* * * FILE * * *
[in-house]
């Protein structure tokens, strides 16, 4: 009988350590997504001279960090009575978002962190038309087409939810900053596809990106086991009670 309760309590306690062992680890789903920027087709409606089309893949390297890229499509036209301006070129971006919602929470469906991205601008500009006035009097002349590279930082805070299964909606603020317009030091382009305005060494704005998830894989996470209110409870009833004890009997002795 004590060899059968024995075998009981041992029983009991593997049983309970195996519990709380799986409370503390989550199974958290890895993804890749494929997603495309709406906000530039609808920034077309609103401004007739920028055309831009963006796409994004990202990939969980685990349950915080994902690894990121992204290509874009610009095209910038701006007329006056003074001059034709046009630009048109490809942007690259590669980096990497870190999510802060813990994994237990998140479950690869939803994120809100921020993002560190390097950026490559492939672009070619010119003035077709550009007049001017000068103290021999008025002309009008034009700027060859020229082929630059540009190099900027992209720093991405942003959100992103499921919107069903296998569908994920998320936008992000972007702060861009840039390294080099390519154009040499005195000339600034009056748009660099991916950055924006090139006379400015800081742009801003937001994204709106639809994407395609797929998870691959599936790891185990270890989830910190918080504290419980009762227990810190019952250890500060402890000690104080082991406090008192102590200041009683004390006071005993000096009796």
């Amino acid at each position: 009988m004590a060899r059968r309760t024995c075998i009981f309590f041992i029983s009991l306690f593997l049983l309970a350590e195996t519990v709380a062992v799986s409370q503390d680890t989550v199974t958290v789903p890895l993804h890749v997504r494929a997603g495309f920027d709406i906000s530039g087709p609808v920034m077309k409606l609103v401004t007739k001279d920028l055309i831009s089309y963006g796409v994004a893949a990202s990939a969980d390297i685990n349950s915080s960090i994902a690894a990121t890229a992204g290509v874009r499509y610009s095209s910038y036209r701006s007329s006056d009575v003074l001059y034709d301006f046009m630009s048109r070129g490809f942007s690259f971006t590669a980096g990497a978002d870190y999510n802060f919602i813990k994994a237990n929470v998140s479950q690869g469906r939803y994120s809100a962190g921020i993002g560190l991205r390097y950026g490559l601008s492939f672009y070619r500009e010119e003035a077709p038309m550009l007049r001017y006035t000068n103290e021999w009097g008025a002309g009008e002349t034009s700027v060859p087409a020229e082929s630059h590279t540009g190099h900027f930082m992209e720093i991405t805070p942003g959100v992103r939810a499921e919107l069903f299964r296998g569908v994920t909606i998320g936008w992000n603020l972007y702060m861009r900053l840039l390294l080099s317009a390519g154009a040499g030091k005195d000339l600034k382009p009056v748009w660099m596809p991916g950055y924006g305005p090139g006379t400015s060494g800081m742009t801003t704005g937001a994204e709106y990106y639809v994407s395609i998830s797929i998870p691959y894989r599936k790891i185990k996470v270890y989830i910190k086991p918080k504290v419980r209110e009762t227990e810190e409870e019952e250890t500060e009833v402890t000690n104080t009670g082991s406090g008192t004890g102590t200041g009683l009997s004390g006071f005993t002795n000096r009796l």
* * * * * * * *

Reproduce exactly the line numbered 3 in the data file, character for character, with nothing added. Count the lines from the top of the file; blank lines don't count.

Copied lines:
């Amino acid at each position: 009988m004590a060899r059968r309760t024995c075998i009981f309590f041992i029983s009991l306690f593997l049983l309970a350590e195996t519990v709380a062992v799986s409370q503390d680890t989550v199974t958290v789903p890895l993804h890749v997504r494929a997603g495309f920027d709406i906000s530039g087709p609808v920034m077309k409606l609103v401004t007739k001279d920028l055309i831009s089309y963006g796409v994004a893949a990202s990939a969980d390297i685990n349950s915080s960090i994902a690894a990121t890229a992204g290509v874009r499509y610009s095209s910038y036209r701006s007329s006056d009575v003074l001059y034709d301006f046009m630009s048109r070129g490809f942007s690259f971006t590669a980096g990497a978002d870190y999510n802060f919602i813990k994994a237990n929470v998140s479950q690869g469906r939803y994120s809100a962190g921020i993002g560190l991205r390097y950026g490559l601008s492939f672009y070619r500009e010119e003035a077709p038309m550009l007049r001017y006035t000068n103290e021999w009097g008025a002309g009008e002349t034009s700027v060859p087409a020229e082929s630059h590279t540009g190099h900027f930082m992209e720093i991405t805070p942003g959100v992103r939810a499921e919107l069903f299964r296998g569908v994920t909606i998320g936008w992000n603020l972007y702060m861009r900053l840039l390294l080099s317009a390519g154009a040499g030091k005195d000339l600034k382009p009056v748009w660099m596809p991916g950055y924006g305005p090139g006379t400015s060494g800081m742009t801003t704005g937001a994204e709106y990106y639809v994407s395609i998830s797929i998870p691959y894989r599936k790891i185990k996470v270890y989830i910190k086991p918080k504290v419980r209110e009762t227990e810190e409870e019952e250890t500060e009833v402890t000690n104080t009670g082991s406090g008192t004890g102590t200041g009683l009997s004390g006071f005993t002795n000096r009796l």